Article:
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Monday, March 29, 2010


On 5 February 2010, the Court of Appeals for the Federal Circuit decided, Inc. v. Lansa, IncThe Court held that a plaintiff must present 'sufficient evidence' of its royalty rate.  Defendant has no burden to present or rebut evidence if Plaintiff has not presented at least 'sufficient evidence.'

Call Robert at 1-888-468-0444 with your questions on patent or trademark law.

Saturday, March 20, 2010

Dissecting a trademark into components is a proper way to show that there is no likelihood of confusion.

In Odom’s Tennessee Pride Sausage, Inc. v. FF Acquisition, L.L.C., 2009-1473, an opinion dated March 19, 2010, the Court of Appeals for the Federal Circuit reviewed a decision by the Trademark Trial and Appeal Board (“TTAB”), which discussed whether the defendant’s applied for mark, illustrated below,

                       Defendant’s U.S. Trademark Application Serial No. 77/148,503.

is likely to cause confusion with some of plaintiff’s marks, one of which is illustrated below.

Above is one of Plaintiff's registered marks.

The TTAB opined that,

“Sufficient distinctions exist between the registered marks considered by the board and the applied-for mark to create a different commercial impression. The marks differ in the size and shape of the boys’ hands and feet, the shape and style of their hats, and the fact that FF’s boy has a piece of straw in his mouth and shoes on his feet while Odom’s has neither.”

Plaintiff argued that the [TTAB] inappropriately dissected the marks into these components in performing its analysis.

However, the TTAB reasoned that,

“…it is these individual aspects that collectively create a difference in the overall impressions made by the marks. In re Nat’l Data Corp., 753 F.2d 1056, 1058 (Fed. Cir. 1985) (“[I]n articulating reasons for reaching a conclusion on the issue of confusion, there is nothing improper in stating that, for rational reasons, more or less weight has been given to a particular feature of a mark . . . .”). As the board correctly concluded, the visual distinctions between the marks at issue here create unquestionably different commercial impressions, thereby precluding a finding of likelihood of confusion.”

Monday, March 15, 2010

Standard for proving fraud on a trademark applicant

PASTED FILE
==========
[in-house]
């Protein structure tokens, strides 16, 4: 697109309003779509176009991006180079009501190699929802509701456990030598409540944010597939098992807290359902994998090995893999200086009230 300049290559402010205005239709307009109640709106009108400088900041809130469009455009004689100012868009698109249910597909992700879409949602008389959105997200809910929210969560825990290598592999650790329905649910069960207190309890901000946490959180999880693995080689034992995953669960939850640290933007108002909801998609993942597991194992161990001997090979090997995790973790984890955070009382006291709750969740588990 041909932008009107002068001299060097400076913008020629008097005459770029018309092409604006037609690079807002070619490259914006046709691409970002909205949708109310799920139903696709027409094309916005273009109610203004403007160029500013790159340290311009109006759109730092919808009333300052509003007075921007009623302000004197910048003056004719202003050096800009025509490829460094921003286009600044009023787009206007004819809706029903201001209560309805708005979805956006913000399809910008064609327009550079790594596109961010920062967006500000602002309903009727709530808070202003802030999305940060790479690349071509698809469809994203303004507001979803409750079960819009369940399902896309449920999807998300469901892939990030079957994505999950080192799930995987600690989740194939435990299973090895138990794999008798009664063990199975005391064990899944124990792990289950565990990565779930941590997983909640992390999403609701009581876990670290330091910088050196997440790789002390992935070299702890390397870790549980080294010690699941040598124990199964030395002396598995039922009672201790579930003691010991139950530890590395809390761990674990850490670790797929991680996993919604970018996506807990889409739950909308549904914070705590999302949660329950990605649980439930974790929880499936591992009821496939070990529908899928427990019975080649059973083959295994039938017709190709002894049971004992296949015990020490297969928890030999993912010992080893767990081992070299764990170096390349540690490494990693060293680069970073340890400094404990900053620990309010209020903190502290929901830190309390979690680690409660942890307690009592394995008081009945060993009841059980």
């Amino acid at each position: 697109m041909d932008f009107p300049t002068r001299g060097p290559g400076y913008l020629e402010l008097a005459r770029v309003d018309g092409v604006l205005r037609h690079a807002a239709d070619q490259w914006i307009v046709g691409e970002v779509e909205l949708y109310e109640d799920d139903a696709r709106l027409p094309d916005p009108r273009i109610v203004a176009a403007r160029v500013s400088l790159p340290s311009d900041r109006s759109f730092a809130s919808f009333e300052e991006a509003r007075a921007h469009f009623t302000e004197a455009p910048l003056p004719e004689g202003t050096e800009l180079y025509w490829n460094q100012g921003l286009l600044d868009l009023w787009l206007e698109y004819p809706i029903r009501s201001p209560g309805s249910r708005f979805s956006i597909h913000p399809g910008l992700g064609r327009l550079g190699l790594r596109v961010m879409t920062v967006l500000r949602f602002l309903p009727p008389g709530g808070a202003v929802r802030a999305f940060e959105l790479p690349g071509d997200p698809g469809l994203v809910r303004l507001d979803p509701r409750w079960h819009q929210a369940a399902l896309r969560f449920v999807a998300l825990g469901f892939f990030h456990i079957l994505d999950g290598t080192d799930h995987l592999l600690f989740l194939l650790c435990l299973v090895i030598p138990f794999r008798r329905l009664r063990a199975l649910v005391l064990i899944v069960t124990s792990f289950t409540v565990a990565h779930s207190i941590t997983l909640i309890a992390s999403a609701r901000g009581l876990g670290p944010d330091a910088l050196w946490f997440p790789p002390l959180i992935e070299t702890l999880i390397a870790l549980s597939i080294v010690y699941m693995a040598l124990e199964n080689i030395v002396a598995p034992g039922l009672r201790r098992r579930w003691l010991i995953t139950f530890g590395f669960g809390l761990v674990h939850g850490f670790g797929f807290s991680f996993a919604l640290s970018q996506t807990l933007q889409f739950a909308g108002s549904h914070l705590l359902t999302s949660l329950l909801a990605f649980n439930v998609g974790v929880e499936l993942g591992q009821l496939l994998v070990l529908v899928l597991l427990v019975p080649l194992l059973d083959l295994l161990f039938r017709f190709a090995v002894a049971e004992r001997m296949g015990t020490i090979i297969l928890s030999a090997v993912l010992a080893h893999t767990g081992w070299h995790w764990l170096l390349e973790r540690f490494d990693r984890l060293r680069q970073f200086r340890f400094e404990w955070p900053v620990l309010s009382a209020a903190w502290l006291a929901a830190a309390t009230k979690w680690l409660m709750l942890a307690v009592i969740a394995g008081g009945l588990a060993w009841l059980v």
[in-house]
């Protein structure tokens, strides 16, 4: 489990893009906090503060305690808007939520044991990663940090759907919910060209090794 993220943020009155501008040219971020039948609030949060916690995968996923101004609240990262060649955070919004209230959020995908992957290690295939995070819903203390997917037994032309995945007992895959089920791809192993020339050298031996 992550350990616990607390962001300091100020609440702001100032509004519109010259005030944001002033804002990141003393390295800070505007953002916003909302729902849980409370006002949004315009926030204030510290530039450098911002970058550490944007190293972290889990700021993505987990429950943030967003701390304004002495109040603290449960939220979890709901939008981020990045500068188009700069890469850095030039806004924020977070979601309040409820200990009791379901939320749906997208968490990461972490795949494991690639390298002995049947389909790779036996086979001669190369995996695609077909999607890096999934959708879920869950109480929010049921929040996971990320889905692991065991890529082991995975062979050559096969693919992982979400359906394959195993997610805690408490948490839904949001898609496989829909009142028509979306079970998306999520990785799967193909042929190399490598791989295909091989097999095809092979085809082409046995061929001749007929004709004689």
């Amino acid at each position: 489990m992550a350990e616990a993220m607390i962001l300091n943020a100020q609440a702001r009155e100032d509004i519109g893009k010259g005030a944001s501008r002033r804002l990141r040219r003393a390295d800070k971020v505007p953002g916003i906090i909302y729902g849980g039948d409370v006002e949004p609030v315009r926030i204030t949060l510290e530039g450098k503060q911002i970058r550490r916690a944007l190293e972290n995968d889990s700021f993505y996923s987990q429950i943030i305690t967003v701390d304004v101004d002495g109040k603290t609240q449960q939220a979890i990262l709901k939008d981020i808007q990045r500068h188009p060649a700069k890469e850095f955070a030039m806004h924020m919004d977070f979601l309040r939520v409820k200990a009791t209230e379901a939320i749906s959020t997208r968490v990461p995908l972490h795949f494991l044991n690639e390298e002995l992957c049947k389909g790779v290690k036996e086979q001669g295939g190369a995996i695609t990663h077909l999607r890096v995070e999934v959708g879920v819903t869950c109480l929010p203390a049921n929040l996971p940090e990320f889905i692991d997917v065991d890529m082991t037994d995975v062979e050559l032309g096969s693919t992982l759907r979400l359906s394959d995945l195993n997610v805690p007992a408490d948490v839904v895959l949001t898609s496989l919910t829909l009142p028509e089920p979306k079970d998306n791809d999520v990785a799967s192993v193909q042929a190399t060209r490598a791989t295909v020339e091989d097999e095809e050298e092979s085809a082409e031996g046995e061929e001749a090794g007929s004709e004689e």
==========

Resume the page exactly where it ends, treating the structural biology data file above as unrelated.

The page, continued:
In Enbridge Inc. v. Excelerate Energy Ltd., 92 U.S.P.Q. 2d 1537 (T.T.A.B. Oct. 6, 2009) the Trademark Trial and Appeal Board ("TTAB") , held that if a trademark application is filed with incorrect information, a registrant's claim of honest mistake and good faith correction, such as by filing an amendment, is sufficient to form a genuine issue of material fact on the issue of "intent to deceive."  And thus defeats a motion for summary judgment on fraud.

Thursday, March 11, 2010

Microsoft hit with paying $240 million in damages

On 22 December 2009, the Court of Appeals for the Federal Circuit affirmed an award in favor of i4i Limited Partnership against Microsoft for $240 Million due to patent infringement.  The court stated that Microsoft never filed a pre-verdict JMOL, which prevented the damages award from being reviewed.

Lesson:  File a Rule 50 JMOL.

Contact The Patent Law Office of Robert J. Sayfie if you have any questions on patent or trademark law. 
Phone: 1-888-468-0444

Wednesday, March 10, 2010

Design Patent Infringement

In Richardson v. Stanley Works, Inc., Plaintiff and Defendant both obtained design patents for a device that can be used as a hammer, a crowbar, and a stud-climbing tool. The plaintiff’s invention is illustrated below:

Plaintiff, Richardson’s U.S. Patent D507,167.

The defendant’s patent is illustrated below:

Defendant, Stanley’s U.S. Patent D562,101.

In the opinion issued 9 March 2010 by the Court of Appeals for the Federal Circuit, the Court held that the defendant’s product did not infringe the claims of the plaintiff’s patent because:

(1) when the design has functional and ornamental aspects, it is entitled to a design patent whose scope is limited to the ornamental aspects alone and does not extend to any functional elements of the claimed article; and

(2) from the perspective of an ordinary observer familiar with the prior art, the overall visual effect of the defendant’s product is significantly different from the claims of the plaintiff’s patent.

Monday, March 8, 2010

Court imposes penalty against a party who indicated it's product was patented, when the party knew that it was not.

In a recent case, The Forest Group, Inc. v. Bon Tool Co., 2009-1044 (Fed. Cir. Dec 28, 2009), the Federal Circuit held that each article or product that is falsely marked, stating that it is patented when it is not, is subject to a fine of $500 per falsely marked article or product, under the statute 35 U.S.C. section 292.

Saturday, March 6, 2010

Visit to learn more about patent law, and how to contact Robert J. Sayfie, Registered Patent Attorney.

Friday, March 5, 2010

Did you know:

That you can not receive a U.S. patent if the invention was in public use or on sale in this country, for more than one year prior to the date of the application for patent in the United States. 35 United States Code 102(b).